Longtime college administrator Harvey Kesselman doesn’t plan to slow down his fast-paced New Jersey ways now that he’s president of the University of Southern Maine.

“I’m a bit of a workaholic and I love it and I don’t know what else I’d do,” he said, speaking as he shuttled between meetings just hours after his appointment was announced Wednesday morning.

Kesselman, who is provost and executive vice president at Stockton University, will start at USM on July 1. He pledged to focus on student recruitment and retention, and work closely with faculty and the campus community to implement the college’s new identity as a metropolitan university.

“The very best days of USM are ahead of us and I am beyond inspired that you have asked me to be a part of this promising future,” Kesselman said. “We have much work to undertake and notable goals to pursue. We will toil, we will labor, we will sweat. But, we will do so together, pursuing a shared vision that we will have created together.”

Kesselman takes over as USM grapples with ongoing financial problems, spurred by declining enrollment, flat state funding and three years of frozen tuition. In the past year, 51 faculty positions and five academic programs were eliminated to cut costs.

The time is right for new leadership, Kesselman said.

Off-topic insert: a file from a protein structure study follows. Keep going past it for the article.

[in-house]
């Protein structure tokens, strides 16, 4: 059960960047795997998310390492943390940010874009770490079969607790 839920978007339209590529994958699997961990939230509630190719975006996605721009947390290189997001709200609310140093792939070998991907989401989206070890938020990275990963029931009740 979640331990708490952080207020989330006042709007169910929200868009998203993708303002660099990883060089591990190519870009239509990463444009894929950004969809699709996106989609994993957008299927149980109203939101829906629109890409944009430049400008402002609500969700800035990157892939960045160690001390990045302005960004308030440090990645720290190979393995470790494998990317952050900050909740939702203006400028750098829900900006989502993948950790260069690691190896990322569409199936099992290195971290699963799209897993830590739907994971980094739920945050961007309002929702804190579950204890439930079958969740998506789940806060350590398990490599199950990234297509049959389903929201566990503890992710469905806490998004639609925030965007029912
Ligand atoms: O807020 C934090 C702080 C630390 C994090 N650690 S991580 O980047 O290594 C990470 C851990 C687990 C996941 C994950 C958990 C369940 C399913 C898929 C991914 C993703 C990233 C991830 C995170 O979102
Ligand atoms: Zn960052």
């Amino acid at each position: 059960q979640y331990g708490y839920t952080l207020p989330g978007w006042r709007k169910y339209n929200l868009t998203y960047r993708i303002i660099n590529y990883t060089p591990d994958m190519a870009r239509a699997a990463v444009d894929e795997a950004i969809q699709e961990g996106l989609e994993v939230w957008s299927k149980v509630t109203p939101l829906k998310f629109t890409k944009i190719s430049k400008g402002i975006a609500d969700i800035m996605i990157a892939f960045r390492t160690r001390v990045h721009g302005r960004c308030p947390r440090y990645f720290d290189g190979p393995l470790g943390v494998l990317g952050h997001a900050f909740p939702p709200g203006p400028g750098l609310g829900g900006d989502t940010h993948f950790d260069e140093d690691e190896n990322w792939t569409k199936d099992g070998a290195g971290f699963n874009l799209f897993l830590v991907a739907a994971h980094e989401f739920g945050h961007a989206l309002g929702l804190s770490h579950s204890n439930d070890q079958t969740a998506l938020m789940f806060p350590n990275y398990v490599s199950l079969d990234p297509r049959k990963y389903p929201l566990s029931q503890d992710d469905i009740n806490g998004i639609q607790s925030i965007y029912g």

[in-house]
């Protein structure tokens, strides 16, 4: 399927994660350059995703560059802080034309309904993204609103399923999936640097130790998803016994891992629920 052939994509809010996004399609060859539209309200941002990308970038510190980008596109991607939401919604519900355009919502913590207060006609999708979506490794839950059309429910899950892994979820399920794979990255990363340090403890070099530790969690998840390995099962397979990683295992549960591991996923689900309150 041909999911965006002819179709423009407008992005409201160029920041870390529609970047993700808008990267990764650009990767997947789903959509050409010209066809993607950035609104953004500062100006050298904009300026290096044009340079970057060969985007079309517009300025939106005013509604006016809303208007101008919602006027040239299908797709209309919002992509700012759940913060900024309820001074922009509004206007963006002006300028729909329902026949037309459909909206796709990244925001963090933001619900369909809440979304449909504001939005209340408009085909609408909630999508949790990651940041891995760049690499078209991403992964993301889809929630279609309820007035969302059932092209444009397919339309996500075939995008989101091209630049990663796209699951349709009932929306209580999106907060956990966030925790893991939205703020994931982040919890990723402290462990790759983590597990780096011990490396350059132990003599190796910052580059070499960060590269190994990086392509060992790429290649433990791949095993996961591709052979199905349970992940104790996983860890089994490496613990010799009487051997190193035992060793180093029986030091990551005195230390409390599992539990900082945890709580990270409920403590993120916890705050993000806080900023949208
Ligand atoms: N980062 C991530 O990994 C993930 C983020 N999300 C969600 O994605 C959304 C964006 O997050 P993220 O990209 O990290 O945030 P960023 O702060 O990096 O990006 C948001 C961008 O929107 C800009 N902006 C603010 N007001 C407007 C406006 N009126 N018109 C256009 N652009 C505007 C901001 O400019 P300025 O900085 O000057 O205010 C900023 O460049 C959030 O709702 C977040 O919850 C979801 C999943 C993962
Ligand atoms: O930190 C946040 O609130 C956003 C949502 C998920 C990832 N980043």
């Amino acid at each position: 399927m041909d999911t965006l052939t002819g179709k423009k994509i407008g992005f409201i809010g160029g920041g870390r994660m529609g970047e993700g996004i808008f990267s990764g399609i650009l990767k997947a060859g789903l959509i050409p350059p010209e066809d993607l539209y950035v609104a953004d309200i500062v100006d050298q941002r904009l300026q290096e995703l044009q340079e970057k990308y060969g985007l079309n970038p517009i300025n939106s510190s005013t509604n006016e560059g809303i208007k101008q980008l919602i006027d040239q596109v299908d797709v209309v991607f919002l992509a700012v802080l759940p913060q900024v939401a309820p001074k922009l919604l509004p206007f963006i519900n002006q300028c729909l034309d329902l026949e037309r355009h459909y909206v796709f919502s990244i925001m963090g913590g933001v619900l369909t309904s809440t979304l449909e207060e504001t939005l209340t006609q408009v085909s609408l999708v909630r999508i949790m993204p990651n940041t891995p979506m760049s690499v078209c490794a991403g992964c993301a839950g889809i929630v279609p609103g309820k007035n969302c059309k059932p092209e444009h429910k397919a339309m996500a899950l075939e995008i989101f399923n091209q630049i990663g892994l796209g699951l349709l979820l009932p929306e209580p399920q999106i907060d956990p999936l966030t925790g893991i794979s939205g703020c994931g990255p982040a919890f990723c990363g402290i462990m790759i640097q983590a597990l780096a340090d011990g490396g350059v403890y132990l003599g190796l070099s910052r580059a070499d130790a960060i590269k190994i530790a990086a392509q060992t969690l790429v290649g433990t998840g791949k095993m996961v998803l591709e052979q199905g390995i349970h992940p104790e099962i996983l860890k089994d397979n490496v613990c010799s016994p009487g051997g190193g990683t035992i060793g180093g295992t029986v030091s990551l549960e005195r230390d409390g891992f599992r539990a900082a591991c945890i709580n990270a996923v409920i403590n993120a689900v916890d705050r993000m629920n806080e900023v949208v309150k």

“What I have picked up on in conversation with staff and faculty is that there is great enthusiasm to move forward,” he said.

Several speakers during the announcement praised his experience and enthusiasm.

“We thought he had passed that uniquely Maine test: He’s a keep-ah,” said system trustee Jim Erwin, who led the presidential search.

Kesselman, a Philadelphia native who has spent the past 35 years at Stockton University, said he was glad to land in Maine.

“I wasn’t born in Maine, but I got here as fast as I could,” he said with a laugh.

Because USM has gone through a string of short-term leaders, Kesselman was pressed during the campus interview process about how long he would stay – and whether he would leave, for example, if the president at Stockton University retires in two years. He wouldn’t even apply, he said.

“What I said is true. I wouldn’t,” Kesselman said Wednesday. “I believe in keeping my commitments and my commitment is to the University of Southern Maine. For eight years, then retire. I really want to end my administrative career at USM.”

HIGH TURNOVER PRECEDED HIRE

Kesselman is USM’s fourth president since 2011. He succeeds David Flanagan, who was appointed to a one-year term in July. Flanagan replaced Theodora Kalikow, who stepped down after two years as interim president. Kalikow had come out of retirement to fill the position after Selma Botman stepped down amid faculty unrest.

Critics have cited the changing leadership amid financial turmoil as one of USM’s biggest challenges.